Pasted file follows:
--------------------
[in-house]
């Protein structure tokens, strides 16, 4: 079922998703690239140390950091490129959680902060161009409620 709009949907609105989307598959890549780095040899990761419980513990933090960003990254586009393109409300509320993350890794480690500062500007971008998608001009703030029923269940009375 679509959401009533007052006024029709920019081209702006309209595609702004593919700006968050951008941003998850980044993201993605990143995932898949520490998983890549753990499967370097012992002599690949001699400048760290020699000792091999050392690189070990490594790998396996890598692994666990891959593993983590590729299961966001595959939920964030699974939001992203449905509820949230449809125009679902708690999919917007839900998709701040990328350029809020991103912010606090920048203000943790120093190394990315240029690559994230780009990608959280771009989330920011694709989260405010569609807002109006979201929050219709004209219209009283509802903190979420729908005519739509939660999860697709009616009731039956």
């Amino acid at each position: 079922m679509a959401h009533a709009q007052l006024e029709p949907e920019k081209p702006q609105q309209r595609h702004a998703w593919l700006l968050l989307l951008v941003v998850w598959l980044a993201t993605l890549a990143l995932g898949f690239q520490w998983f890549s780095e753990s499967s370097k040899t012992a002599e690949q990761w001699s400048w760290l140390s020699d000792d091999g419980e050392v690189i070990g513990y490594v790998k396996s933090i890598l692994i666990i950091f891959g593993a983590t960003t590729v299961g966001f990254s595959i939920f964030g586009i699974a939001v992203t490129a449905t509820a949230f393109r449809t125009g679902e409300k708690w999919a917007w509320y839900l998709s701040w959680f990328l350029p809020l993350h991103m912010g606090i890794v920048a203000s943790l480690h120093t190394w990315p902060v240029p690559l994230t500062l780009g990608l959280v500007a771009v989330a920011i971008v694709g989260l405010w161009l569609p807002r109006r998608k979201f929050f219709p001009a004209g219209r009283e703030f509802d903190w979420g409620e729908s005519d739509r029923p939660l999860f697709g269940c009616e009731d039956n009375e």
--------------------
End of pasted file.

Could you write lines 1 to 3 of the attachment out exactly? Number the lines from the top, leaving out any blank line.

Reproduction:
[in-house]
């Protein structure tokens, strides 16, 4: 079922998703690239140390950091490129959680902060161009409620 709009949907609105989307598959890549780095040899990761419980513990933090960003990254586009393109409300509320993350890794480690500062500007971008998608001009703030029923269940009375 679509959401009533007052006024029709920019081209702006309209595609702004593919700006968050951008941003998850980044993201993605990143995932898949520490998983890549753990499967370097012992002599690949001699400048760290020699000792091999050392690189070990490594790998396996890598692994666990891959593993983590590729299961966001595959939920964030699974939001992203449905509820949230449809125009679902708690999919917007839900998709701040990328350029809020991103912010606090920048203000943790120093190394990315240029690559994230780009990608959280771009989330920011694709989260405010569609807002109006979201929050219709004209219209009283509802903190979420729908005519739509939660999860697709009616009731039956």
């Amino acid at each position: 079922m679509a959401h009533a709009q007052l006024e029709p949907e920019k081209p702006q609105q309209r595609h702004a998703w593919l700006l968050l989307l951008v941003v998850w598959l980044a993201t993605l890549a990143l995932g898949f690239q520490w998983f890549s780095e753990s499967s370097k040899t012992a002599e690949q990761w001699s400048w760290l140390s020699d000792d091999g419980e050392v690189i070990g513990y490594v790998k396996s933090i890598l692994i666990i950091f891959g593993a983590t960003t590729v299961g966001f990254s595959i939920f964030g586009i699974a939001v992203t490129a449905t509820a949230f393109r449809t125009g679902e409300k708690w999919a917007w509320y839900l998709s701040w959680f990328l350029p809020l993350h991103m912010g606090i890794v920048a203000s943790l480690h120093t190394w990315p902060v240029p690559l994230t500062l780009g990608l959280v500007a771009v989330a920011i971008v694709g989260l405010w161009l569609p807002r109006r998608k979201f929050f219709p001009a004209g219209r009283e703030f509802d903190w979420g409620e729908s005519d739509r029923p939660l999860f697709g269940c009616e009731d039956n009375e």